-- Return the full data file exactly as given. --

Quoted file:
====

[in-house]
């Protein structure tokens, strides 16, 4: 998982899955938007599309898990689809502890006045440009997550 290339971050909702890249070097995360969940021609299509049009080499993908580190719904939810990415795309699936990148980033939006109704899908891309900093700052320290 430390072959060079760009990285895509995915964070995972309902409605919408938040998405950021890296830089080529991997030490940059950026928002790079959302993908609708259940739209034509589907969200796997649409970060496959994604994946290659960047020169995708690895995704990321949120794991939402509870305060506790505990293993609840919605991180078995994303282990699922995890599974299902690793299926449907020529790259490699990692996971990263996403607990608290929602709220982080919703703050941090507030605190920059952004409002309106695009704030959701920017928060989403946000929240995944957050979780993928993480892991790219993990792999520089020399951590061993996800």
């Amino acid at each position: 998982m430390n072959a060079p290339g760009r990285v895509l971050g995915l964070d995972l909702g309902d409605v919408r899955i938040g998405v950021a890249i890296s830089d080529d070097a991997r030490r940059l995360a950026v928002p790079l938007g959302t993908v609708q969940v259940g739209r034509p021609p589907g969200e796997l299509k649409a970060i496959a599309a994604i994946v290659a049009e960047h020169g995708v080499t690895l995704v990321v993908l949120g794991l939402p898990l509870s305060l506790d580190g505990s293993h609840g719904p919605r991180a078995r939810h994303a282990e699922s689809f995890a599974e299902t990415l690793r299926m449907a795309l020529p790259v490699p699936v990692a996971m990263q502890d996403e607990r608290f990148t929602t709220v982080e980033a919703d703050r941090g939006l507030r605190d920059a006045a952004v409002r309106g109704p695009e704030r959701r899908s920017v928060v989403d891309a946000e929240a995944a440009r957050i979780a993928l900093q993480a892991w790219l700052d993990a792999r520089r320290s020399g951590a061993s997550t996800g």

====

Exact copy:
[in-house]
């Protein structure tokens, strides 16, 4: 998982899955938007599309898990689809502890006045440009997550 290339971050909702890249070097995360969940021609299509049009080499993908580190719904939810990415795309699936990148980033939006109704899908891309900093700052320290 430390072959060079760009990285895509995915964070995972309902409605919408938040998405950021890296830089080529991997030490940059950026928002790079959302993908609708259940739209034509589907969200796997649409970060496959994604994946290659960047020169995708690895995704990321949120794991939402509870305060506790505990293993609840919605991180078995994303282990699922995890599974299902690793299926449907020529790259490699990692996971990263996403607990608290929602709220982080919703703050941090507030605190920059952004409002309106695009704030959701920017928060989403946000929240995944957050979780993928993480892991790219993990792999520089020399951590061993996800």
């Amino acid at each position: 998982m430390n072959a060079p290339g760009r990285v895509l971050g995915l964070d995972l909702g309902d409605v919408r899955i938040g998405v950021a890249i890296s830089d080529d070097a991997r030490r940059l995360a950026v928002p790079l938007g959302t993908v609708q969940v259940g739209r034509p021609p589907g969200e796997l299509k649409a970060i496959a599309a994604i994946v290659a049009e960047h020169g995708v080499t690895l995704v990321v993908l949120g794991l939402p898990l509870s305060l506790d580190g505990s293993h609840g719904p919605r991180a078995r939810h994303a282990e699922s689809f995890a599974e299902t990415l690793r299926m449907a795309l020529p790259v490699p699936v990692a996971m990263q502890d996403e607990r608290f990148t929602t709220v982080e980033a919703d703050r941090g939006l507030r605190d920059a006045a952004v409002r309106g109704p695009e704030r959701r899908s920017v928060v989403d891309a946000e929240a995944a440009r957050i979780a993928l900093q993480a892991w790219l700052d993990a792999r520089r320290s020399g951590a061993s997550t996800g």